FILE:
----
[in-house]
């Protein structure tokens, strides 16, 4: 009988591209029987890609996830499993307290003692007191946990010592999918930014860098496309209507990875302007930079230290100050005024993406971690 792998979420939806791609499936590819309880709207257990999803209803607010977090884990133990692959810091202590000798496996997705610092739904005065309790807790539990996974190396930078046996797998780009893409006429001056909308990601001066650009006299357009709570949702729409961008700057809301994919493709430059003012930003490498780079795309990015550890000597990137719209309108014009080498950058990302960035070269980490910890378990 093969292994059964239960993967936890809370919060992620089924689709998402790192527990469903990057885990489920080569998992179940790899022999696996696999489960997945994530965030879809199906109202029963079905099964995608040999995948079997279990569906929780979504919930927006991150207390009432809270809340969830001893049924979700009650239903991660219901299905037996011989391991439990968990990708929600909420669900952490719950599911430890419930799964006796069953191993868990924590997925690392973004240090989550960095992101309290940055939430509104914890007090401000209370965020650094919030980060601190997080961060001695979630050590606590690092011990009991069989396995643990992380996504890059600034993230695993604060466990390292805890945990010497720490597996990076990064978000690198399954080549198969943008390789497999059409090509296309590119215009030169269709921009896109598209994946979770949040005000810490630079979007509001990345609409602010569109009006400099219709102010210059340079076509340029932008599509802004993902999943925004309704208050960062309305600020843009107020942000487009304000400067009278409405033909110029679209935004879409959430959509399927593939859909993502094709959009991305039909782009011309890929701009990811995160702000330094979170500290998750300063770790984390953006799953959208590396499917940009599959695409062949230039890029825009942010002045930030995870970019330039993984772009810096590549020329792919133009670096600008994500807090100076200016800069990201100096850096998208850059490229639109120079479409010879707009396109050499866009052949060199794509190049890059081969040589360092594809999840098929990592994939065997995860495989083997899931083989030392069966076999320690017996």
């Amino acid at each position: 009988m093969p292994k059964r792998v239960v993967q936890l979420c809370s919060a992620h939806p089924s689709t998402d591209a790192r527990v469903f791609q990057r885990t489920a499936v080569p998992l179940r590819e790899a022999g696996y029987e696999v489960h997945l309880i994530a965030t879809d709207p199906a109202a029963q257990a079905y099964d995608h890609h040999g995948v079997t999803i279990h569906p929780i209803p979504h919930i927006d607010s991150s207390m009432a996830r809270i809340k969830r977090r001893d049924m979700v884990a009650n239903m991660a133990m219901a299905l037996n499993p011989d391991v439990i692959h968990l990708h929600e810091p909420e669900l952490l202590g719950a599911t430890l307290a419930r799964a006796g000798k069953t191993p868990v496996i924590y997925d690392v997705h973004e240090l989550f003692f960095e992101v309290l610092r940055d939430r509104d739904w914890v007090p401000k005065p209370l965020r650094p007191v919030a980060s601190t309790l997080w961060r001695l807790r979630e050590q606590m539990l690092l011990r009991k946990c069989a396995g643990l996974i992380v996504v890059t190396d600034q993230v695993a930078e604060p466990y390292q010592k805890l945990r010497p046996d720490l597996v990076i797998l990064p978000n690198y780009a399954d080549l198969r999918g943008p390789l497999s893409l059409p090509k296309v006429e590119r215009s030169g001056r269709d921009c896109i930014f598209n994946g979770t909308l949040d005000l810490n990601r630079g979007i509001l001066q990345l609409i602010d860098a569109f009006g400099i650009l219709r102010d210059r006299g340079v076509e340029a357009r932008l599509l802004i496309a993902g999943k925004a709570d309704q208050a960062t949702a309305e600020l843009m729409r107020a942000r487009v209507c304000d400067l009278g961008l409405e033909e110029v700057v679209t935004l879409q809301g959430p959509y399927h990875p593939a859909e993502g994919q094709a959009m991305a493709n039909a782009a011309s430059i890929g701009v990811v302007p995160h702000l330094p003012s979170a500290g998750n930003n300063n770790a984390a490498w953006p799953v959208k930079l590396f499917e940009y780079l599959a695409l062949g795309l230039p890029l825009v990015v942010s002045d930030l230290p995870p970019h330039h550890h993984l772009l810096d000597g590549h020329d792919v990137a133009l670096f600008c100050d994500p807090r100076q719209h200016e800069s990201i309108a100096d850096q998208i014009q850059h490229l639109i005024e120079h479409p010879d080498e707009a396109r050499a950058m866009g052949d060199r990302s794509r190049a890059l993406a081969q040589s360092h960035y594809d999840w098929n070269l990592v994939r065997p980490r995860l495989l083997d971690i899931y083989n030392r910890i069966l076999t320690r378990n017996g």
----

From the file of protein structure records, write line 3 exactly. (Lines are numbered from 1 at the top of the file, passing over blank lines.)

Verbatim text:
């Amino acid at each position: 009988m093969p292994k059964r792998v239960v993967q936890l979420c809370s919060a992620h939806p089924s689709t998402d591209a790192r527990v469903f791609q990057r885990t489920a499936v080569p998992l179940r590819e790899a022999g696996y029987e696999v489960h997945l309880i994530a965030t879809d709207p199906a109202a029963q257990a079905y099964d995608h890609h040999g995948v079997t999803i279990h569906p929780i209803p979504h919930i927006d607010s991150s207390m009432a996830r809270i809340k969830r977090r001893d049924m979700v884990a009650n239903m991660a133990m219901a299905l037996n499993p011989d391991v439990i692959h968990l990708h929600e810091p909420e669900l952490l202590g719950a599911t430890l307290a419930r799964a006796g000798k069953t191993p868990v496996i924590y997925d690392v997705h973004e240090l989550f003692f960095e992101v309290l610092r940055d939430r509104d739904w914890v007090p401000k005065p209370l965020r650094p007191v919030a980060s601190t309790l997080w961060r001695l807790r979630e050590q606590m539990l690092l011990r009991k946990c069989a396995g643990l996974i992380v996504v890059t190396d600034q993230v695993a930078e604060p466990y390292q010592k805890l945990r010497p046996d720490l597996v990076i797998l990064p978000n690198y780009a399954d080549l198969r999918g943008p390789l497999s893409l059409p090509k296309v006429e590119r215009s030169g001056r269709d921009c896109i930014f598209n994946g979770t909308l949040d005000l810490n990601r630079g979007i509001l001066q990345l609409i602010d860098a569109f009006g400099i650009l219709r102010d210059r006299g340079v076509e340029a357009r932008l599509l802004i496309a993902g999943k925004a709570d309704q208050a960062t949702a309305e600020l843009m729409r107020a942000r487009v209507c304000d400067l009278g961008l409405e033909e110029v700057v679209t935004l879409q809301g959430p959509y399927h990875p593939a859909e993502g994919q094709a959009m991305a493709n039909a782009a011309s430059i890929g701009v990811v302007p995160h702000l330094p003012s979170a500290g998750n930003n300063n770790a984390a490498w953006p799953v959208k930079l590396f499917e940009y780079l599959a695409l062949g795309l230039p890029l825009v990015v942010s002045d930030l230290p995870p970019h330039h550890h993984l772009l810096d000597g590549h020329d792919v990137a133009l670096f600008c100050d994500p807090r100076q719209h200016e800069s990201i309108a100096d850096q998208i014009q850059h490229l639109i005024e120079h479409p010879d080498e707009a396109r050499a950058m866009g052949d060199r990302s794509r190049a890059l993406a081969q040589s360092h960035y594809d999840w098929n070269l990592v994939r065997p980490r995860l495989l083997d971690i899931y083989n030392r910890i069966l076999t320690r378990n017996g």